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Online Scam Traps Users With E-Greetings

A new kind of Internet scam has attacked inboxes all over Australia. The consumer watchdog of Victoria advises users to immediately delete the unknown e-greeting card they receive in their mailbox.

The spoof e-mails notifying a fake greeting card were phishing scam of the latest version from online fraudsters, said Victorian Consumer Affairs Minster Daniel Andrews. ZD Net Australia published Andrews' statement on August 2, 2007.

It is yet another trick that attackers have employed to make users download malicious code on their systems, said Zulfikar Ramzan, senior principal researcher for Symantec. Ramzan thinks attackers have realized the better outcome of using simple techniques. Techshout.com published this in news on July 23, 2007.

According to McAfee's security research and communications manager, David Marcus, the e-greeting card is an effective lure because it is better able to convince users to click. Technshout.com published this on July 23, 2007.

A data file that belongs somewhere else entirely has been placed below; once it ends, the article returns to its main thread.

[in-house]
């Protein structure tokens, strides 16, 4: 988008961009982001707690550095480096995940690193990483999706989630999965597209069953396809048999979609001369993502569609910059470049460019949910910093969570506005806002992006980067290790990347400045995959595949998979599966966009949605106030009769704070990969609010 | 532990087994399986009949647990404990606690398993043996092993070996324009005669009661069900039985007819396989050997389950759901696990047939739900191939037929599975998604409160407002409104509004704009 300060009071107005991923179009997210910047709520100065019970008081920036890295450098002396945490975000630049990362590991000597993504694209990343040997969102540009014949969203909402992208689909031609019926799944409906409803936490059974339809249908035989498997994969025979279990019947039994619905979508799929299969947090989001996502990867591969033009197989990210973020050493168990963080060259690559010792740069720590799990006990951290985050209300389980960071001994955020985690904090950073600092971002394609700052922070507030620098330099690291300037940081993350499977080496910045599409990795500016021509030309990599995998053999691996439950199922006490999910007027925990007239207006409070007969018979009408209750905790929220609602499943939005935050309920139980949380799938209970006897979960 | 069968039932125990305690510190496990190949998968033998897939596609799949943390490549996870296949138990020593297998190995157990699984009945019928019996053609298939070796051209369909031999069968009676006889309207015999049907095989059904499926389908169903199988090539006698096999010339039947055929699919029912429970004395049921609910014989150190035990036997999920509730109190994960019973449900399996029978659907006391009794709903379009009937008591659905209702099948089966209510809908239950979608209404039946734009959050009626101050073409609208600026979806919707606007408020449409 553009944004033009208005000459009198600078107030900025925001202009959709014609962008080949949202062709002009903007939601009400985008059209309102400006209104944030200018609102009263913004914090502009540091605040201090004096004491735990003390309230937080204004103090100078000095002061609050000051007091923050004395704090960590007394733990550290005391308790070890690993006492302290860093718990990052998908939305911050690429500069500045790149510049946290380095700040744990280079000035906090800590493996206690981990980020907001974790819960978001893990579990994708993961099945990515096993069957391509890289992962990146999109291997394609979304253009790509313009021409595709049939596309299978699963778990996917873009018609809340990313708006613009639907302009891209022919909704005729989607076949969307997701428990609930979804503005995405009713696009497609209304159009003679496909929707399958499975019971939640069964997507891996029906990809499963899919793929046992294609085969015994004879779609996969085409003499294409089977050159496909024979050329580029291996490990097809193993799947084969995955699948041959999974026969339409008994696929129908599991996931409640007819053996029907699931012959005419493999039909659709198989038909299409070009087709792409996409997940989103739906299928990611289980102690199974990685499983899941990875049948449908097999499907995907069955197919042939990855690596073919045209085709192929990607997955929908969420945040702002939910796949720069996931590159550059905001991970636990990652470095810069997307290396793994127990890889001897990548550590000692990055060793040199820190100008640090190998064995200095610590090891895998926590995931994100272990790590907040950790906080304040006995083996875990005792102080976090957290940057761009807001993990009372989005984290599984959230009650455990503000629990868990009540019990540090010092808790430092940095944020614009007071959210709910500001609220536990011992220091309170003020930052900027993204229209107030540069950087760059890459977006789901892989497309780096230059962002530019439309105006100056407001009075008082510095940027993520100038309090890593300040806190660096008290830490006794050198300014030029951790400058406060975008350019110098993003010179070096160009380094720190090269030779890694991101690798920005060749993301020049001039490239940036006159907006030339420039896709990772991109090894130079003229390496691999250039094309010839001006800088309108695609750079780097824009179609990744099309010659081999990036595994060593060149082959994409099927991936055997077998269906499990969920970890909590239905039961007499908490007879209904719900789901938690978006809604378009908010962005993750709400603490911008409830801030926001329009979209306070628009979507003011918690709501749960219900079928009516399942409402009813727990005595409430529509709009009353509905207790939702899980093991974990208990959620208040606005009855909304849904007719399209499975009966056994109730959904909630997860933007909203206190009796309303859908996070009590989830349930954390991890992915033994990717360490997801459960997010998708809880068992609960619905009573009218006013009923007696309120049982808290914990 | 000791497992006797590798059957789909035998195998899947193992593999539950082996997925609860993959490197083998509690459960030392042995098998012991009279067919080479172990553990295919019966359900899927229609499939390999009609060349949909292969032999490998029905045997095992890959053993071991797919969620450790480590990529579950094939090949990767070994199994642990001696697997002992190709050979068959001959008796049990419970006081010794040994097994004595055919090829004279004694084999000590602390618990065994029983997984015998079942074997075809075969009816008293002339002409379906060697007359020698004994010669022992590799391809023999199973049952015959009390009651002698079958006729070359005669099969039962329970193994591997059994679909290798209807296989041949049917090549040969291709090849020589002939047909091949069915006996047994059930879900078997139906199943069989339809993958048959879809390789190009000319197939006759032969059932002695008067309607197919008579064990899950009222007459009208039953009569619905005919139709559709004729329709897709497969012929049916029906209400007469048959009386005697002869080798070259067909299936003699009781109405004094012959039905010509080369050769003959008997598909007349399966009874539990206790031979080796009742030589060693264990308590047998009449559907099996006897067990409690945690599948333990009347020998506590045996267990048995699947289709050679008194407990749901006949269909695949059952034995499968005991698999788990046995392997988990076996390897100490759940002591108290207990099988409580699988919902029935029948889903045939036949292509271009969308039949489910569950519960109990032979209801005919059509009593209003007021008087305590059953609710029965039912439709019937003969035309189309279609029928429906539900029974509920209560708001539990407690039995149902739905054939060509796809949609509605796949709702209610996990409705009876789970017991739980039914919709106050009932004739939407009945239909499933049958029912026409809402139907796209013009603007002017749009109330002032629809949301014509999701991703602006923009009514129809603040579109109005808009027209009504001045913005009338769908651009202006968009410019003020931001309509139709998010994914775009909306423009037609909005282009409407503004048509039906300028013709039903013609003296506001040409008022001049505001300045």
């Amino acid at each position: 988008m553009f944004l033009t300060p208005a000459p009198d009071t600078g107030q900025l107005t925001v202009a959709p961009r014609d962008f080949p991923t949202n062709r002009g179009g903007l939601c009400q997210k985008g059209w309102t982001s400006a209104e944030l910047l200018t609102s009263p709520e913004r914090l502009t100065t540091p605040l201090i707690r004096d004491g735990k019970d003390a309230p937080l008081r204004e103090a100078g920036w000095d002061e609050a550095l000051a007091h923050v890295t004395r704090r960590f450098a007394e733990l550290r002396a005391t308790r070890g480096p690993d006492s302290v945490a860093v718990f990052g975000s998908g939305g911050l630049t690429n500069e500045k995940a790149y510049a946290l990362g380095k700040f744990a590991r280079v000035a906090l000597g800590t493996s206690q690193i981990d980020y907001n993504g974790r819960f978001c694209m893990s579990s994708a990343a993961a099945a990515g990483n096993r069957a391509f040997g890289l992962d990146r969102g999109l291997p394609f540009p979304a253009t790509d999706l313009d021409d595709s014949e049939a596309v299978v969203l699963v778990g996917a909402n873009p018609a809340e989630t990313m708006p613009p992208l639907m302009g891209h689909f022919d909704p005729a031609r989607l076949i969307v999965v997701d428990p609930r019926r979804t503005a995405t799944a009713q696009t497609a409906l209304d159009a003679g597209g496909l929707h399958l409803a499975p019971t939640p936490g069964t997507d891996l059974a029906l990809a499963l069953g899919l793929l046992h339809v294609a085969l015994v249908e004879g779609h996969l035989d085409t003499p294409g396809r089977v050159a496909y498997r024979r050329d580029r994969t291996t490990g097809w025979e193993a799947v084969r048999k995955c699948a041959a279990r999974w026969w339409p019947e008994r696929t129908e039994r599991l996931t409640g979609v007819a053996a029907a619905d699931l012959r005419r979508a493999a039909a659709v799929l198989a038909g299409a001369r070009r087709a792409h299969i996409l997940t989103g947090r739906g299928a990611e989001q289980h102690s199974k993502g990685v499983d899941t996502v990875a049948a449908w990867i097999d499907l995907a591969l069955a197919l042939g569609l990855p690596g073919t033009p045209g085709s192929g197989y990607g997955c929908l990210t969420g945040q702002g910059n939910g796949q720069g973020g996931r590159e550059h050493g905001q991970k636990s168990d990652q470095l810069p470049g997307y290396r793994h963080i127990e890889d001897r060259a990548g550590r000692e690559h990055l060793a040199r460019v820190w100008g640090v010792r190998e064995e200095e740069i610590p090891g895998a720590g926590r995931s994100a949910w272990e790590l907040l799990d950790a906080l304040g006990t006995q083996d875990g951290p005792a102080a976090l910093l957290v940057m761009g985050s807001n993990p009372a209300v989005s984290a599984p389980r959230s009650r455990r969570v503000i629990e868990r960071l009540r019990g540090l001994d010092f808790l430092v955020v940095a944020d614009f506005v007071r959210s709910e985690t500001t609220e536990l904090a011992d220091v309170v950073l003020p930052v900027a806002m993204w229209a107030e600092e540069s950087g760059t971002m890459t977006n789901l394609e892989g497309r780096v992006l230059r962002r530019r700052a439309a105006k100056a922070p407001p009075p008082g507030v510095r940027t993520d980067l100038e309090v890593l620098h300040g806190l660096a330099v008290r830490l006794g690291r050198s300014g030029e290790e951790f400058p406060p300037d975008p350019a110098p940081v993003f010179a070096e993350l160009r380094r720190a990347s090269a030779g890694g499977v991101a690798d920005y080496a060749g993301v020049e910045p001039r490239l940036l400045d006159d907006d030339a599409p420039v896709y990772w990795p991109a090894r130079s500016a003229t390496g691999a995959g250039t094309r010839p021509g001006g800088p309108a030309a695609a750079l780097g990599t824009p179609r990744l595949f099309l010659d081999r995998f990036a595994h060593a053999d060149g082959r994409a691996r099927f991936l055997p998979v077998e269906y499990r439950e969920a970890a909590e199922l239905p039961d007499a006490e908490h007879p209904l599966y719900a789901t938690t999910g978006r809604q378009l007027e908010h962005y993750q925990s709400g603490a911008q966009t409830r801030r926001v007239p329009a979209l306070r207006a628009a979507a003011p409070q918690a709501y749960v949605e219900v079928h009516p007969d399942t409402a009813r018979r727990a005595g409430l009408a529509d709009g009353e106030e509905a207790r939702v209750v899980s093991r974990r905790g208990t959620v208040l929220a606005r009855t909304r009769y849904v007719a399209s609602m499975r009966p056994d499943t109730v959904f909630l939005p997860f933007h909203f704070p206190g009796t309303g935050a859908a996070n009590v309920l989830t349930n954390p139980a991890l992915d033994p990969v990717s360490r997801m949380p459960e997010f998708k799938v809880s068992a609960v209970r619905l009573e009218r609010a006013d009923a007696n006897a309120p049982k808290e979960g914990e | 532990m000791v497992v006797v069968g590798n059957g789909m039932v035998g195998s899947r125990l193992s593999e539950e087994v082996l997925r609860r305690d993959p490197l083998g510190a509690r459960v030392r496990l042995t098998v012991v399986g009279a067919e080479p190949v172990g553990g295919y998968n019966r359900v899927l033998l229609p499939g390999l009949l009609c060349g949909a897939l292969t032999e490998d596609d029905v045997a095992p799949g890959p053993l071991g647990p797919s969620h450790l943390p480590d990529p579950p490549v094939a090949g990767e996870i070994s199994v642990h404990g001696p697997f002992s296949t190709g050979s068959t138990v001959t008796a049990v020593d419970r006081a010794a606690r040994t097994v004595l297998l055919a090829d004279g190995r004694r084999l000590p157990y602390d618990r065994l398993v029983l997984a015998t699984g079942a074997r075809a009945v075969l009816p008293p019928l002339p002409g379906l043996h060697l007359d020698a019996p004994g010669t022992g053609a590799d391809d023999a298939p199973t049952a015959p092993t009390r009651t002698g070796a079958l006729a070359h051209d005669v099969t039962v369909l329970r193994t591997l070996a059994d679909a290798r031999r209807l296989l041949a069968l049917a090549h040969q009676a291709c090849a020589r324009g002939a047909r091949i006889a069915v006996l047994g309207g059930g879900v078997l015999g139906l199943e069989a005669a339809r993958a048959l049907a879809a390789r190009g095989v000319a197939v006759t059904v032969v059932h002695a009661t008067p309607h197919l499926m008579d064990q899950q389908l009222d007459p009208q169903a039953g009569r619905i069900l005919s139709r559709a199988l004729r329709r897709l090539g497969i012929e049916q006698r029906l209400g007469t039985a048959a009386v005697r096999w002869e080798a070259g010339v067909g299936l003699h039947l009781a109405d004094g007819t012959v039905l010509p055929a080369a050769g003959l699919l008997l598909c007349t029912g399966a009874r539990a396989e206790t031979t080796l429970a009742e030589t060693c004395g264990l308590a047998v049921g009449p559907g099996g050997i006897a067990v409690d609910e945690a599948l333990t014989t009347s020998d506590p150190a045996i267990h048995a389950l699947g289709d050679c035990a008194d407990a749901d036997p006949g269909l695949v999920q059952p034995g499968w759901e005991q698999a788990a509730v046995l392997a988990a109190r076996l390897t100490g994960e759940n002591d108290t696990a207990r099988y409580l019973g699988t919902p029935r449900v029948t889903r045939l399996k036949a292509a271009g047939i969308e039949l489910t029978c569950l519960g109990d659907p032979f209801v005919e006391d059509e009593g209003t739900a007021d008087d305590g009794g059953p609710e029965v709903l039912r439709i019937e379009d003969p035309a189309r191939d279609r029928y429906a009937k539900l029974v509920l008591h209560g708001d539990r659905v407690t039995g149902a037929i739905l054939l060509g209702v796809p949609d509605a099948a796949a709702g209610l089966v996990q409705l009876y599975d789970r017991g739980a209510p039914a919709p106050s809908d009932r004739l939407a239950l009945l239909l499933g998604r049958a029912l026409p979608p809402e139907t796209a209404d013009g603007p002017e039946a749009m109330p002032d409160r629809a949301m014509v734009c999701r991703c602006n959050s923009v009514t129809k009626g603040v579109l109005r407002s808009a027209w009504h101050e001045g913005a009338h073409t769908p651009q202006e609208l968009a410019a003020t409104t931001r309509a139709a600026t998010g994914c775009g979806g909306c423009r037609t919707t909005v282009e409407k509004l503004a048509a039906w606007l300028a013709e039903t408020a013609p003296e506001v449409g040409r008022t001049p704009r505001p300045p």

Mr. Andrews said that this particular phishing e-mail claims that an unnamed family member or friend has sent an e-greeting card to the recipient. The subject line in the e-mail says, "you have received a postcard from a family member" or "you have received a greeting card".

The e-mail then instructs the recipient to click a link in order to view the greeting card. But as the user does so, a spyware program enters the system, which reads the user's keystrokes while he/she types.

The spyware takes a fraction of a moment to install on the computer so that its user can't even notice it with the greeting card displaying very fast. But by looking at the e-mail source, it may be possible to detect the spyware. If the e-mail is redirected, it needs immediate cleaning.

In general, criminals launch phishing scams to steal consumers' credit card or bank account details or other personal data. If someone clicks on the link, the spyware succeeds to collect the information that the fraudsters would use to commit identity and/or credit card fraud, Mr. Andrews said.

Anyone who receives this e-mail or any other that appears dubious should delete it right away, Mr. Andrews added.

Related article: Online Card Fraud Shows Greater Tendency Than Chip and Pin

» SPAMfighter News - 8/13/2007

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